Kansans should be pleased that their Legislature developed a school-funding formula last week before an April recess. The five-year, $500 million formula is apparently broken and will presumably be fixed. Some lawmakers thought it wasn’t enough, and others thought it was too much — but a formula evaded stalling and bullying tactics to pass both houses and awaits Gov. Jeff Colyer’s signature.
The Kansas Supreme Court will study it after that, determining if lawmakers’ formula adequately and equitably provides for public education as part of the seven-year-old Gannon lawsuit.
This is the way it works.
Judicial oversight creates division, allegations of bias, and most recently a push to amend the Kansas Constitution so that plaintiffs and state courts have no say in lawmakers’ decision on school funding.
No matter your view on school finance, we hope you think lawmakers should never be without legal oversight. It’s like taking an eraser to one of the three branches of state government.
Imagine the wild scenarios. Legislators cut per-pupil spending to the bone (or, theoretically, raise it to levels far beyond what schools need). Small districts’ funding is tightened in favor of large districts. Funding becomes uneven based on geography or demographics.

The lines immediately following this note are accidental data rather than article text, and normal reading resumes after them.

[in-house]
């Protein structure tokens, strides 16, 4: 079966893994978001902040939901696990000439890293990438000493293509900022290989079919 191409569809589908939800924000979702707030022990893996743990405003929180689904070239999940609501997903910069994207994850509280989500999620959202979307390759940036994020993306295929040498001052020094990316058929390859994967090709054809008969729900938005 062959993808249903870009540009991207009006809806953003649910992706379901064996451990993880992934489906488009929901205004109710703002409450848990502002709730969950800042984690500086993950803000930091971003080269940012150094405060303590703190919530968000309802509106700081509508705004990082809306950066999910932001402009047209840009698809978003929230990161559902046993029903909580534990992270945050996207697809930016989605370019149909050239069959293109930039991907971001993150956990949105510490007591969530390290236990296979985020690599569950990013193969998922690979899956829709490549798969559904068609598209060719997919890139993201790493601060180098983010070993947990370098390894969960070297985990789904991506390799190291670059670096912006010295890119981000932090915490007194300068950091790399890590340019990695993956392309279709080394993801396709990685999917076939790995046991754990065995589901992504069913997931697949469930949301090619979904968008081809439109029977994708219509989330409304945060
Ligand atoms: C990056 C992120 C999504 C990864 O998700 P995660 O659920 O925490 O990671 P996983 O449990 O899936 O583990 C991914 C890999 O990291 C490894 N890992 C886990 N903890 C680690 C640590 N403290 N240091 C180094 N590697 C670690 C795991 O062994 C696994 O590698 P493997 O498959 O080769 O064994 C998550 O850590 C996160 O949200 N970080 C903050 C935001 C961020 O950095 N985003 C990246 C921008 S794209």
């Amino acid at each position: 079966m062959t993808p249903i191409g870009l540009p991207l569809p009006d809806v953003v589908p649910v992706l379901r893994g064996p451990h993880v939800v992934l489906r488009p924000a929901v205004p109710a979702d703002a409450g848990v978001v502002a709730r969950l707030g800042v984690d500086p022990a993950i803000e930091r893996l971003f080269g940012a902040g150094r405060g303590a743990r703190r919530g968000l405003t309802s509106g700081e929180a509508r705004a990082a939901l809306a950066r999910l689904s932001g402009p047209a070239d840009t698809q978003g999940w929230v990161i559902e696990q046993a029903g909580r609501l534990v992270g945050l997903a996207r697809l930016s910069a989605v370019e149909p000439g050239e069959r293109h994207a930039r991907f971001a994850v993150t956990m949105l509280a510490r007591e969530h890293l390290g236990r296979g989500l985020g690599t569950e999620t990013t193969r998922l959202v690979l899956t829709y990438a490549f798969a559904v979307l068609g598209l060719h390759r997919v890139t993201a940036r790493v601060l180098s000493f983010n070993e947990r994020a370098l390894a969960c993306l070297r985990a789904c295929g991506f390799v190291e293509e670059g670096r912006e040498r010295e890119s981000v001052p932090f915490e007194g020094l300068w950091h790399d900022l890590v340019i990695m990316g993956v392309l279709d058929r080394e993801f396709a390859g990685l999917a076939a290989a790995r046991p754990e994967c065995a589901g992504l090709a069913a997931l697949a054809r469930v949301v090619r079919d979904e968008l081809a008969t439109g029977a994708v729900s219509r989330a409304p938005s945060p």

No districts or parents could sue for equitable and adequate funding, as the state Constitution mandates.
How is that a good idea?
Thankfully, many lawmakers don’t think a constitutional amendment has a chance, though it has passed a House committee and could be debated when the Legislature reconvenes late this month. Both chambers would need to pass it with a two-thirds majority, then Kansans would vote.
Amending the Constitution, as the new non-profit Kansas Coalition for Fair Funding has pushed for, seemed like a possibility a few years ago. Gannon was just as divisive then, but the Legislature was decidedly more conservative and the jury was out on former Gov. Sam Brownback’s tax-cut policies. Now, more-moderate chambers are in place after the 2016 election, reflecting many Kansans’ desires for change on school finance and other issues.
Conservative Republican leaders haven’t helped themselves. Senate Majority Leader Jim Denning, R-Overland Park, and Senate President Susan Wagle, R-Wichita, lost credibility with a temporary blockade of school-funding debate, first demanding approval of the constitutional amendment. They backed down after criticism.
Moderate GOP member Melissa Rooker, of Fairway, said she wouldn’t support the amendment. “We absolutely need a backstop against this kind of legislative shenanigans.”
Rooker has it right. Judicial oversight can be frustrating. Frustrating but terribly necessary.